- Once an issue of ultimate fact has been resolved by final judgment, it cannot be relitigated in a future case by the same parties.
- Defendant has the burden of proving the doctrine applies in order to preclude the state from relitigating the issue.
Collateral estoppel is a related component of double jeopardy which dictates that once an issue of ultimate fact has been determined by a valid and final judgment, that issue cannot be litigated again between the same parties in a future prosecution. Ashe v. Swenson, 397 U.S. 436 (1970) (when defendant was acquitted of the robbery of one of six poker players, and identity of the defendant was the single issue in dispute, later prosecution for the robbery of a different poker player was barred by collateral estoppel component of double jeopardy); but see Bobby v. Bies, 556 U.S. 825 (2009) (Ashe did not apply because state courts' statements regarding Bies' mental capacity were not necessary to the judgments affirming his death sentence).
The defendant has the burden of proving collateral estoppel on the issue he or she seeks to foreclose from consideration. State v. Warren, 313 N.C. 254 (1985); State v. McKenzie, 292 N.C. 170 (1977). Additionally, the doctrine only applies if the determination of the disputed issue was a necessary component of the earlier finding. See State v. Spargo, 187 N.C. App. 115 (2007). The court ruled in Spargo that the state was not collaterally estopped from prosecuting several counts of obtaining property by false pretenses after a trial judge had dismissed other counts of the same offense for insufficient evidence at a prior trial. It was not absolutely necessary to the defendant’s convictions in the second trial that the second jury find against the defendant on an issue on which the first jury (or, in this case, the judge) found in his favor. See also State v. Bell, 164 N.C. App. 83 (2004) (acquittal of assault on government officer in district court did not bar, under Rule 404(b) or collateral estoppel, admission of evidence of assault in superior court trial de novo of obstructing public officer); State v. Brooks, 337 N.C. 132 (1994) (federal court’s suppression of evidence did not bar admission of same evidence in state court); State v. Edwards, 310 N.C. 142 (1984) (acquittal of felonious larceny did not collaterally estop state from proving felonious breaking or entering at later trial); State v. Solomon, 117 N.C. App. 701 (1995) (acquittal of possession of marijuana and drug paraphernalia found in cigarette case did not bar later prosecution for possession of cocaine found in cigarette case, based on record before court); but see State v. McKenzie, 292 N.C. 170 (1977) (acquittal of driving under the influence of intoxicating liquor collaterally estopped state from using that conduct in later prosecution of involuntary manslaughter); State v. Summers, 351 N.C. 620 (2000) (state was estopped from relitigating issue of whether defendant willfully refused to submit to breath test following judicial determination of issue in appeal of administrative revocation of defendant's driver's license). See also Brower v. Killens, 122 N.C. App. 685 (1996); State v. O’Rourke, 114 N.C. App. 435 (1994); Gibson v. Faulkner, 132 N.C. App. 728 (1999).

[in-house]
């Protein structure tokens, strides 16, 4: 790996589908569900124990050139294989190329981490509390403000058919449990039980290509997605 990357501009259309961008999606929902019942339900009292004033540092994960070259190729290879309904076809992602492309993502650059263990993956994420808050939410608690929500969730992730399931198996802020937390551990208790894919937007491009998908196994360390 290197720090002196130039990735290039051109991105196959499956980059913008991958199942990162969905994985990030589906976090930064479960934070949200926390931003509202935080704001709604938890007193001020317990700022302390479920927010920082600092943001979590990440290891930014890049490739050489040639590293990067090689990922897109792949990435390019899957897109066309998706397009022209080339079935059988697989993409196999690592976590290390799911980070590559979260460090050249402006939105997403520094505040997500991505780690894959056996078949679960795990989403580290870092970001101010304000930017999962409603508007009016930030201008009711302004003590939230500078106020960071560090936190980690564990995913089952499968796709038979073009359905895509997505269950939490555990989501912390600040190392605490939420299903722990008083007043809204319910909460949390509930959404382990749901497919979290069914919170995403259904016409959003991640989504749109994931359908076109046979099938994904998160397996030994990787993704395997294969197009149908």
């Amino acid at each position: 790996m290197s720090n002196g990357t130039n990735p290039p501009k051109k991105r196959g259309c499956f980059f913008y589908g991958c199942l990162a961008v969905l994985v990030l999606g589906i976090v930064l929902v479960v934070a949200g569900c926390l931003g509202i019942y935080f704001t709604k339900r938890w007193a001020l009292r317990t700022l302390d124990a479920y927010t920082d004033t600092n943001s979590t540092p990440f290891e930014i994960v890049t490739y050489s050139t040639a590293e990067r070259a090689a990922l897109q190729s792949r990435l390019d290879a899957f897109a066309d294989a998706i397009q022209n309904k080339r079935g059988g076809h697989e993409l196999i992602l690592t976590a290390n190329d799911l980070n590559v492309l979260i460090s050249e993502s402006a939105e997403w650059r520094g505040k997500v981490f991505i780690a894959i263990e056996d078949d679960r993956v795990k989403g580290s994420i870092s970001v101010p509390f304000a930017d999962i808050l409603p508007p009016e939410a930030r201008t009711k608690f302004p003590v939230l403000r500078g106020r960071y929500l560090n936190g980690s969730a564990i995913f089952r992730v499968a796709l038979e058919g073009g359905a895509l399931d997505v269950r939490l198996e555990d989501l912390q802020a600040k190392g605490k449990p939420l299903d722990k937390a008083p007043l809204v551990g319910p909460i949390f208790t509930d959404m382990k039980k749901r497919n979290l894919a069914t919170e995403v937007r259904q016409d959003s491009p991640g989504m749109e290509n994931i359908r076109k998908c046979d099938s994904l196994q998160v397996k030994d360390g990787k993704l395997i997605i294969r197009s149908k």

“Offensive” Collateral Estoppel
Under some circumstances, the state may apply the principle of collateral estoppel against a defendant, which is commonly known as “offensive” collateral estoppel. For example, in State v. Cornelius, 219 N.C. App. 329 (2012), the court ruled that the trial court did not err by allowing offensive collateral estoppel to establish the underlying felony for the defendant's felony murder conviction. The defendant was charged with felony-murder and an underlying felony of burglary. At the first trial the jury found the defendant guilty of burglary but could not reach a verdict on felony murder. The trial court entered a PJC on the burglary and declared a mistrial as to felony murder. At the retrial, the trial judge instructed the jury with respect to felony murder that "because it has previously been determined beyond a reasonable doubt in a prior criminal proceeding that [the defendant] committed first degree burglary . . . . you should consider that this element [of felony murder (that defendant committed the felony of first degree burglary)] has been proven to you beyond a reasonable doubt." Citing State v. Dial, 122 N.C. App. 298 (1996), the court ruled that the trial court’s instruction was proper. See also State v. Ellis, 262 N.C. 446 (1964) (determination of paternity may not be relitigated by defendant in later prosecution for nonsupport of illegitimate child); State v. Dial, 122 N.C. App. 298 (1996) (jury’s special verdict finding North Carolina had jurisdiction to try criminal charge, accepted by judge before declaring mistrial at murder trial, was res judicata and barred defendant from relitigating the jurisdiction issue at retrial); State v. Lewis, 311 N.C. 727 (1984) (conviction of nonsupport of minor children collaterally estopped defendant from relitigating paternity in later child enforcement agency’s civil action for indemnification of support payments made for minor children).